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Free Speech GRA Reform Labour Party

Defend me or expel me

I am not a woman nor am I LGB, but I am transsexual. And all three groups face oppression and opposition in society and we are stronger when we find common cause.

This is the transcript of a speech I gave at the Defend me or expel me rally organised by the Labour Women’s Declaration in London on 9 March 2020.

 The event had been called to support Woman’s Place UK and the LGB Alliance. Both organisations had been denounced as transphobic and trans-exclusionist by the self-styled Labour Campaign for Trans Rights (LCTR). Shockingly the LCTR had been supported by Labour Members of Parliament, including contenders for the leadership of the party.

 The Labour Women’s Declaration had been formed by women in the Labour Party to defend the sex-based rights of women; I support their campaign and had been invited to speak on their platform. Central to my message was a robust criticism of the statement: “trans women are women; trans men are men; non-binary identities are valid.”


My name is Debbie Hayton; I am a proud teacher, trade unionist, and a member of the Labour party.

I’m also transsexual: it’s something I usually tag on to the end.

I want to thank Labour Women’s Declaration for the invite.  Along with many others – of both sexes – I signed your declaration. If the thought police want to come and get me, they know where to find me. I signed it openly in my own name. This is a debate I will not run away from.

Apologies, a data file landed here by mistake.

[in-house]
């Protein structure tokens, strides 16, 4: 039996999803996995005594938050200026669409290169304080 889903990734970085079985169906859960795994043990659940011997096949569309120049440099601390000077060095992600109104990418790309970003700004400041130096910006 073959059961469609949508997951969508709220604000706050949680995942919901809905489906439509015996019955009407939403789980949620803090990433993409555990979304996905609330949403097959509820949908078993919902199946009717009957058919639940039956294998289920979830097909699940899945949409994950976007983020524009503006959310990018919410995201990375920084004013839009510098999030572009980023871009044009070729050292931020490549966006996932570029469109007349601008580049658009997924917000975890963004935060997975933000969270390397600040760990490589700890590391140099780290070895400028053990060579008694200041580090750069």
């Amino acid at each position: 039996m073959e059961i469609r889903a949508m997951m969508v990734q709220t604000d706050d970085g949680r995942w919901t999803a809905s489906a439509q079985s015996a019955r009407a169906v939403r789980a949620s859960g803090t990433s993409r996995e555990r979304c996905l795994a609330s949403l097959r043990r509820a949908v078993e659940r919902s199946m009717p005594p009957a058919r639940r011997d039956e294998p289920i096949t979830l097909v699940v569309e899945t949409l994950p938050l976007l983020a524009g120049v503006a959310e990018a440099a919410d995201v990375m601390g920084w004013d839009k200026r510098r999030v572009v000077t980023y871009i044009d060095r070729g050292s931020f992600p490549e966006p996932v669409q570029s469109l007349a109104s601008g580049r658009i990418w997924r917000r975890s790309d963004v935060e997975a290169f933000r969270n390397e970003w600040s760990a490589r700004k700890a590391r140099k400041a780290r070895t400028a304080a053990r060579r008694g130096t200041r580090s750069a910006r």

I have three things to say this evening.

  • First of all, that not all trans people think alike. And that includes trans people within the Labour party itself.
  • Secondly, The Labour Campaign for Trans Rights does not speak for me. Its appalling demands are an affront to democracy and set one oppressed group against another.
  • Thirdly, Woman’s Place UK and the LGB Alliance are both excellent campaigning organisations and they have my support. I reiterate my solidarity with those who set them up and with those who follow them.

So firstly, trans people do not think alike. Central to the Labour Campaign for Trans Rights is the statement that I am sick of hearing: “trans women are women, trans men are men.”

It’s simply not true.

As I tell people, trans women are male. It’s the sole qualifying criterion to be a trans woman. Women are female. I am talking here about biological sex – this is material reality on which socialism is founded, for goodness sake. Male is not female and therefore trans women are not women. What could be simpler?

If others take a different view, then we need to have a debate. Not shut down that discussion with the imposition of some quasi-religious dogma.

And the third part of that statement! Incidentally, aren’t we all non-binary? The problem with that transgender ideology as espoused by that dreadful [LCTR] campaign is not liberating; it’s restrictive. It creates new categories to constrain us. Let people be, for goodness sake!